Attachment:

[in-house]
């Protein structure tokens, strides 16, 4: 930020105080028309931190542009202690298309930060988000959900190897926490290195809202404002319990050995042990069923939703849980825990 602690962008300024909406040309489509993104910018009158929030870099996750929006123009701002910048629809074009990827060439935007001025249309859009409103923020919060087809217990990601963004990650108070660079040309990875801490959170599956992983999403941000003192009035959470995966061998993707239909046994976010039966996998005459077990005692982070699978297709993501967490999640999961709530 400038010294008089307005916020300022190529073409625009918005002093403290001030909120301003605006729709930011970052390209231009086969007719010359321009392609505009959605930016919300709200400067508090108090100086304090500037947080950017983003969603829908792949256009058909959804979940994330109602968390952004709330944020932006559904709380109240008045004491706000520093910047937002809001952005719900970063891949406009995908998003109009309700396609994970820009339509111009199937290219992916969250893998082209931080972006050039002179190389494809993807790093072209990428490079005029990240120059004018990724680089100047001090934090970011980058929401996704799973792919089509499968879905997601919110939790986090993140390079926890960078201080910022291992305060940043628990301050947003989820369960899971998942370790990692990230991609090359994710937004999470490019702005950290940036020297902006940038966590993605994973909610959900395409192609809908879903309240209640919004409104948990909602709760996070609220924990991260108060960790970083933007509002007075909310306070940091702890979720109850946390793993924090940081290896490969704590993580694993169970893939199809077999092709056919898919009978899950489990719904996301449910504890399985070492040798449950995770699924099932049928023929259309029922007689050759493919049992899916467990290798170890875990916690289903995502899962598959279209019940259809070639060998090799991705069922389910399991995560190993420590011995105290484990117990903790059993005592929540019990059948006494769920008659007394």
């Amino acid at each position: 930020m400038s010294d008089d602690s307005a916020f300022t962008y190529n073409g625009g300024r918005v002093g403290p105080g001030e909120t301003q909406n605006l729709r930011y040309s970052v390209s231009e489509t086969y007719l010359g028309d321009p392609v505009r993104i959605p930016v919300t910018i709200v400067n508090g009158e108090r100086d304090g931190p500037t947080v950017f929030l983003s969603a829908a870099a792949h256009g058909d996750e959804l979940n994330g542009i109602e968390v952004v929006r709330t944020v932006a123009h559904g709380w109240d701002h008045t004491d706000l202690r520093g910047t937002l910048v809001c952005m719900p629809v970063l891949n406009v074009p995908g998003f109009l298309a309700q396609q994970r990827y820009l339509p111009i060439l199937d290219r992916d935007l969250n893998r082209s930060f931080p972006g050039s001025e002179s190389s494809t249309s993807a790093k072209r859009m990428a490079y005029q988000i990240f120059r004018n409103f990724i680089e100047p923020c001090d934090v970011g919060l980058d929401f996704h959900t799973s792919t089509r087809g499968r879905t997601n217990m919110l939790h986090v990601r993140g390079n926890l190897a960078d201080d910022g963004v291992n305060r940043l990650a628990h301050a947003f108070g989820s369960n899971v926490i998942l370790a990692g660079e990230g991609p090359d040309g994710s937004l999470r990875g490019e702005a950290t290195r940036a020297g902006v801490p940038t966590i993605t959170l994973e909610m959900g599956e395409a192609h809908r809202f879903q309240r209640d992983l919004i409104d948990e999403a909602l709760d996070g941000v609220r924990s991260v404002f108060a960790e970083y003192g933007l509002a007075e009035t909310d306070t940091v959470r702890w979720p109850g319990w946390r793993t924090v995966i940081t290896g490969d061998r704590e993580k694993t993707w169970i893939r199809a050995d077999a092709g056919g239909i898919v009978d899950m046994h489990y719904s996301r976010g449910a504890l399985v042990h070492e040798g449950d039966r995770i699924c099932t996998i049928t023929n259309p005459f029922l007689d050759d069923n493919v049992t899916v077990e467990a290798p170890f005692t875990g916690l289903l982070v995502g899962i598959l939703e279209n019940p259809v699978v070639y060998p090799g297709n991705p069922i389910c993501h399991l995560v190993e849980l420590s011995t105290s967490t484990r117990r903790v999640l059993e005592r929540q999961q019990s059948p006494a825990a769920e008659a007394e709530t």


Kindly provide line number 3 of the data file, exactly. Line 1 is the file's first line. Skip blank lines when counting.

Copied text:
């Amino acid at each position: 930020m400038s010294d008089d602690s307005a916020f300022t962008y190529n073409g625009g300024r918005v002093g403290p105080g001030e909120t301003q909406n605006l729709r930011y040309s970052v390209s231009e489509t086969y007719l010359g028309d321009p392609v505009r993104i959605p930016v919300t910018i709200v400067n508090g009158e108090r100086d304090g931190p500037t947080v950017f929030l983003s969603a829908a870099a792949h256009g058909d996750e959804l979940n994330g542009i109602e968390v952004v929006r709330t944020v932006a123009h559904g709380w109240d701002h008045t004491d706000l202690r520093g910047t937002l910048v809001c952005m719900p629809v970063l891949n406009v074009p995908g998003f109009l298309a309700q396609q994970r990827y820009l339509p111009i060439l199937d290219r992916d935007l969250n893998r082209s930060f931080p972006g050039s001025e002179s190389s494809t249309s993807a790093k072209r859009m990428a490079y005029q988000i990240f120059r004018n409103f990724i680089e100047p923020c001090d934090v970011g919060l980058d929401f996704h959900t799973s792919t089509r087809g499968r879905t997601n217990m919110l939790h986090v990601r993140g390079n926890l190897a960078d201080d910022g963004v291992n305060r940043l990650a628990h301050a947003f108070g989820s369960n899971v926490i998942l370790a990692g660079e990230g991609p090359d040309g994710s937004l999470r990875g490019e702005a950290t290195r940036a020297g902006v801490p940038t966590i993605t959170l994973e909610m959900g599956e395409a192609h809908r809202f879903q309240r209640d992983l919004i409104d948990e999403a909602l709760d996070g941000v609220r924990s991260v404002f108060a960790e970083y003192g933007l509002a007075e009035t909310d306070t940091v959470r702890w979720p109850g319990w946390r793993t924090v995966i940081t290896g490969d061998r704590e993580k694993t993707w169970i893939r199809a050995d077999a092709g056919g239909i898919v009978d899950m046994h489990y719904s996301r976010g449910a504890l399985v042990h070492e040798g449950d039966r995770i699924c099932t996998i049928t023929n259309p005459f029922l007689d050759d069923n493919v049992t899916v077990e467990a290798p170890f005692t875990g916690l289903l982070v995502g899962i598959l939703e279209n019940p259809v699978v070639y060998p090799g297709n991705p069922i389910c993501h399991l995560v190993e849980l420590s011995t105290s967490t484990r117990r903790v999640l059993e005592r929540q999961q019990s059948p006494a825990a769920e008659a007394e709530t």